With 72 percent of the vote, Cortez bests Cross for Hidalgo County judge
Democratic nominee Richard Cortez overwhelmingly beat Republican Jane Cross for Hidalgo County judge.
Cortez, who stepped down from his post as McAllen commissioner to run for the county’s highest elective seat, obtained 106,745 early votes, or 72 percent of the ballots cast, according to unofficial results released by the Hidalgo County Elections Department Tuesday.
Cross, a real estate businesswoman, obtained 42,331 votes, or 28 percent.
Those figures are considered unofficial until the last count Nov. 14.
“I wish him the best, and he’ll do a really good job,” Cross said about Cortez. “I just hope he doesn’t have anymore bond issues and can clean up the mess that out former county judges made. There’s one right in the middle (of the courthouse square). He can start there.”
Cortez could not be reached for comment Tuesday night.
The race between both appeared lackluster compared to the March Primary Election, which pitted Cortez against former Hidalgo County Judge Eloy Pulido, who also sought the Democratic nomination.
“That’s the way a campaign should be run,” Cross said about their perceived civility. “This is a small town and you’re going to see people, and there’s no reason to have to cross the street because you said something ugly.”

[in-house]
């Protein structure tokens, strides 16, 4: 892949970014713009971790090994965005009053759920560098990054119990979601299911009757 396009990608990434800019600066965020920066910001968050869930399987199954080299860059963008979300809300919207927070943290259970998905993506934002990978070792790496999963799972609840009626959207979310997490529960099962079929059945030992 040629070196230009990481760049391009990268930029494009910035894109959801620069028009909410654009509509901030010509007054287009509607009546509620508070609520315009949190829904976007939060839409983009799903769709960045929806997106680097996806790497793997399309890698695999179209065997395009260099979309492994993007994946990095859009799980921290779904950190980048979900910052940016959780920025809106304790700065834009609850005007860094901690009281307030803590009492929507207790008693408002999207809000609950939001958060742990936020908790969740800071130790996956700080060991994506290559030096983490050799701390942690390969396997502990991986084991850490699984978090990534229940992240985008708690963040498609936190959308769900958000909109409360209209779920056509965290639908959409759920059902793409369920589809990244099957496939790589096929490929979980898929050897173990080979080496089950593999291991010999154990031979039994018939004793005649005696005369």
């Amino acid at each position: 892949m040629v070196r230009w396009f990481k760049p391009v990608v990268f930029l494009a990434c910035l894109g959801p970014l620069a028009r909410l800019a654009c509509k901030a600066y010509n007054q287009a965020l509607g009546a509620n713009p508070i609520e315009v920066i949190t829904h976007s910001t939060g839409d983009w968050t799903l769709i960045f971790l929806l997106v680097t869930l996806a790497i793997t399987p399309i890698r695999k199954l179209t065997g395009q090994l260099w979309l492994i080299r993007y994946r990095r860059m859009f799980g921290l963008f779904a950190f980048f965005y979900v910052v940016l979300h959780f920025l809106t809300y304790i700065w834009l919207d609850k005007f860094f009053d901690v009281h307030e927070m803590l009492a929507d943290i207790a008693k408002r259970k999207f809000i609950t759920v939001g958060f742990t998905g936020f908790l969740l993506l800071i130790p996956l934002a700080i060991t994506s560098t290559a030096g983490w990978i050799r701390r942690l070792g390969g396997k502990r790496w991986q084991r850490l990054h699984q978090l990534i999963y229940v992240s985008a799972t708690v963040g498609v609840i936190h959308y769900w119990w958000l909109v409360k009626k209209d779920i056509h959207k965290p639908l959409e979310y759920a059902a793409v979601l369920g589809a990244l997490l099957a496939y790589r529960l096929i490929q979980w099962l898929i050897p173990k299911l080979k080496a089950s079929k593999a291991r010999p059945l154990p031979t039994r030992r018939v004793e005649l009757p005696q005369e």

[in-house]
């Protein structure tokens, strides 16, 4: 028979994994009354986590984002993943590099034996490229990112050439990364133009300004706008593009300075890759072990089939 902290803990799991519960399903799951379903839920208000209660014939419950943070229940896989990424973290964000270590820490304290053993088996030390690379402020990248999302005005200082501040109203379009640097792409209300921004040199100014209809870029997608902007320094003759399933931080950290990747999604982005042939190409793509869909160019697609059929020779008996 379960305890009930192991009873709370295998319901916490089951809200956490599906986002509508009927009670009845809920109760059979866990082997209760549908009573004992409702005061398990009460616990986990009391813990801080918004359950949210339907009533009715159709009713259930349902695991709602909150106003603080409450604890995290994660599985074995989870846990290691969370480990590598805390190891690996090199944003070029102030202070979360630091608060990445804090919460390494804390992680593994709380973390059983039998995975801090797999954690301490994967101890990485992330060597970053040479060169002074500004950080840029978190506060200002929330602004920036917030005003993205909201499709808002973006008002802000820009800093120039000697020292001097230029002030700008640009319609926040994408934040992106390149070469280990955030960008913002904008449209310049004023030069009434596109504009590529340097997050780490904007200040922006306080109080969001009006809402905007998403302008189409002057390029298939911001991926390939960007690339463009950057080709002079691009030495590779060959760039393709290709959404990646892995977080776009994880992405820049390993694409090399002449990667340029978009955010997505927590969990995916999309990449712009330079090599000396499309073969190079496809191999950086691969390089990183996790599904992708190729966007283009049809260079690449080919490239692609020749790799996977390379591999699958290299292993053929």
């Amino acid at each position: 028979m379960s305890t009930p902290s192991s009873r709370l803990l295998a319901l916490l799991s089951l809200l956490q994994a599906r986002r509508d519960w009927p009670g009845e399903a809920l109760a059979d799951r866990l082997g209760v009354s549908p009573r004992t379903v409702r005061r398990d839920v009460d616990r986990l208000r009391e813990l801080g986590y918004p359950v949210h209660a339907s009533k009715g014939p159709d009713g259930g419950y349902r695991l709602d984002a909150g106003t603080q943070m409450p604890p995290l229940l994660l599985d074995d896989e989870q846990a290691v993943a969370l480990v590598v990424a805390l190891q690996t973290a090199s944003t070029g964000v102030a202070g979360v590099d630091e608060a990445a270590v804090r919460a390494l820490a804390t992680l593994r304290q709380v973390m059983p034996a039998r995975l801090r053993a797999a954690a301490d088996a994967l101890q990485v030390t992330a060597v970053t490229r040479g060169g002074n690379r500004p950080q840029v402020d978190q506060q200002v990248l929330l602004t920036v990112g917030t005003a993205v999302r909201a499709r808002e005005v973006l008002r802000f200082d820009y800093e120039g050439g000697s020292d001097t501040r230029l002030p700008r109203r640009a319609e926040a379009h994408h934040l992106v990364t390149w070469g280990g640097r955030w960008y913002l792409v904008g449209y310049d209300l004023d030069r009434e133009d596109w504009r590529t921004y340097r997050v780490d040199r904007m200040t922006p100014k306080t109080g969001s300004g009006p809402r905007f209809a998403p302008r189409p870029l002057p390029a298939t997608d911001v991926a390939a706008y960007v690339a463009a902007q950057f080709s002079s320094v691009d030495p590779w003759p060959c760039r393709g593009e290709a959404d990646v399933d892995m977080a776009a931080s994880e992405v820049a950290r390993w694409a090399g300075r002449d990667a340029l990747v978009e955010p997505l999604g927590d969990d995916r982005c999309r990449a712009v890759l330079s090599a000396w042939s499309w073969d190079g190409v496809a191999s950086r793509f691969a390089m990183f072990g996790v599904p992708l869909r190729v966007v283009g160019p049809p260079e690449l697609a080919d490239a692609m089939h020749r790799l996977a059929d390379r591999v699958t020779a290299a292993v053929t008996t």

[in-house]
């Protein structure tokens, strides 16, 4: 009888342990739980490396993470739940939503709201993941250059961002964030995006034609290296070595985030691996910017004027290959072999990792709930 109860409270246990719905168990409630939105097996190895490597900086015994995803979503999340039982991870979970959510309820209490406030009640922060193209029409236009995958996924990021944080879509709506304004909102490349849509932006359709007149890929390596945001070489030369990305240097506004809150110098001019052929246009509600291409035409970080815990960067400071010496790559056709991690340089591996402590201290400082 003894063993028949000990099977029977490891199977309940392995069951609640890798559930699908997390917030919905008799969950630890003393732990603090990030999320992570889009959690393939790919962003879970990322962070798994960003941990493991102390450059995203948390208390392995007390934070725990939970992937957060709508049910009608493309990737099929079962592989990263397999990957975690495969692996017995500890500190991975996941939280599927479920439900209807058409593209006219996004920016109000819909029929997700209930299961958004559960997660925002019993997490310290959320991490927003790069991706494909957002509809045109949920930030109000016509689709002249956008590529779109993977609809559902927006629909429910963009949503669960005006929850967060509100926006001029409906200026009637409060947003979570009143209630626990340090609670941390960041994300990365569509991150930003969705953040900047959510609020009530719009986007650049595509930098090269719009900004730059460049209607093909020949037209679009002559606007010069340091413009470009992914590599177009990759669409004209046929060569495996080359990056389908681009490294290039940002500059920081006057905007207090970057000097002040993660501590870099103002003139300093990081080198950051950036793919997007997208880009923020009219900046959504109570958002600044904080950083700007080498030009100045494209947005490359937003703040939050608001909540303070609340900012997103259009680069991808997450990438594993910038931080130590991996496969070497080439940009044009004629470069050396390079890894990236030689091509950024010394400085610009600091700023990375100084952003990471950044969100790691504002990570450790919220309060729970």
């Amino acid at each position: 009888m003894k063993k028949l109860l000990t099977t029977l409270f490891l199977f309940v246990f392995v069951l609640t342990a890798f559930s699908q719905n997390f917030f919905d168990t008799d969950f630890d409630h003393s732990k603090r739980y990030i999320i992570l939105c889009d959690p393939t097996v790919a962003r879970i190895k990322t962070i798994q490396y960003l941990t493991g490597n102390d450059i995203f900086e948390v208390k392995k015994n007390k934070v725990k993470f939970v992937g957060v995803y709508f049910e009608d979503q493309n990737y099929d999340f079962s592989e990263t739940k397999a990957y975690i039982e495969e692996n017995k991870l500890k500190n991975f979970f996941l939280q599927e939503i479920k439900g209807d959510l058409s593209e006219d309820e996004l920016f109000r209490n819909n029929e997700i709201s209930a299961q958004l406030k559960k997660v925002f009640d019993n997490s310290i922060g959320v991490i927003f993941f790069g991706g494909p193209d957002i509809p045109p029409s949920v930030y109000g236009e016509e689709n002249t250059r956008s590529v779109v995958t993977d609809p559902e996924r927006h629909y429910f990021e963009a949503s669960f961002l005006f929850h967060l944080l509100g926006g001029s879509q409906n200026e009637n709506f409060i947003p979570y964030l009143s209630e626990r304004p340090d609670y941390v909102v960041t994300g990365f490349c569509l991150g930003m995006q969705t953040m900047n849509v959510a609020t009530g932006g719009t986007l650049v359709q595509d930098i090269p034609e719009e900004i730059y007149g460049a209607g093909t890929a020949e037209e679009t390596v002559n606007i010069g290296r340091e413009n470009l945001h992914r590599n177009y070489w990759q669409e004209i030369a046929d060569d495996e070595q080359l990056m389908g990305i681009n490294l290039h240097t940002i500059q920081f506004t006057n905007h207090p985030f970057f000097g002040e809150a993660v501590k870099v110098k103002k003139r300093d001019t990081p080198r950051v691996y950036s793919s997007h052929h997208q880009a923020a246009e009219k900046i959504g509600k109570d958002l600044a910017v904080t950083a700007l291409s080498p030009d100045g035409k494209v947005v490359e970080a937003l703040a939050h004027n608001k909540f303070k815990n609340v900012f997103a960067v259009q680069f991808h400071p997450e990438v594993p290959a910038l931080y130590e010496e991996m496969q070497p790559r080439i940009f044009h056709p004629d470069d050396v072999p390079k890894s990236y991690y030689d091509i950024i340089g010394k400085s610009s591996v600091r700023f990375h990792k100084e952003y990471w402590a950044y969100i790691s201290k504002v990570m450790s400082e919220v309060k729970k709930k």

Cortez was initially criticized for running under the Democratic ticket because of his ties to the Republican Party, having previously made campaign contributions to several Republicans.
Hidalgo County has long been a Democratic stronghold and races are usually predicted in the primary. Tuesday’s race proved no different.
Cross, however, ran a smaller campaign than Cortez, using much of her own money and only raising a few thousand dollars.
Cortez, on the other hand, raised $19,700 during the last month alone, campaign finance reports indicate. A certified public accountant, Cortez also carried name recognition and experience as a public servant, having previously served as McAllen mayor for two terms and most recently as a commissioner for District 1.
On issues, Cross and Cortez didn’t appear to disagree on much. Cross made it clear she was not in favor of the location for the new county courthouse, and vowed to decrease the taxpayers’ financial burden. Cortez stayed away from criticizing any decisions made by those currently in office, and instead said he would study the issues and use his skills to curb inefficiency.
When asked if she regretted her bid at county judge, Cross responded in her usual upbeat persona.
“No, no, no. I don’t regret anything I have ever done in my life, honey. There is no looking back,” she said. “The only thing I have ever regretted is not bringing a second pair of shoes when I wear heels.”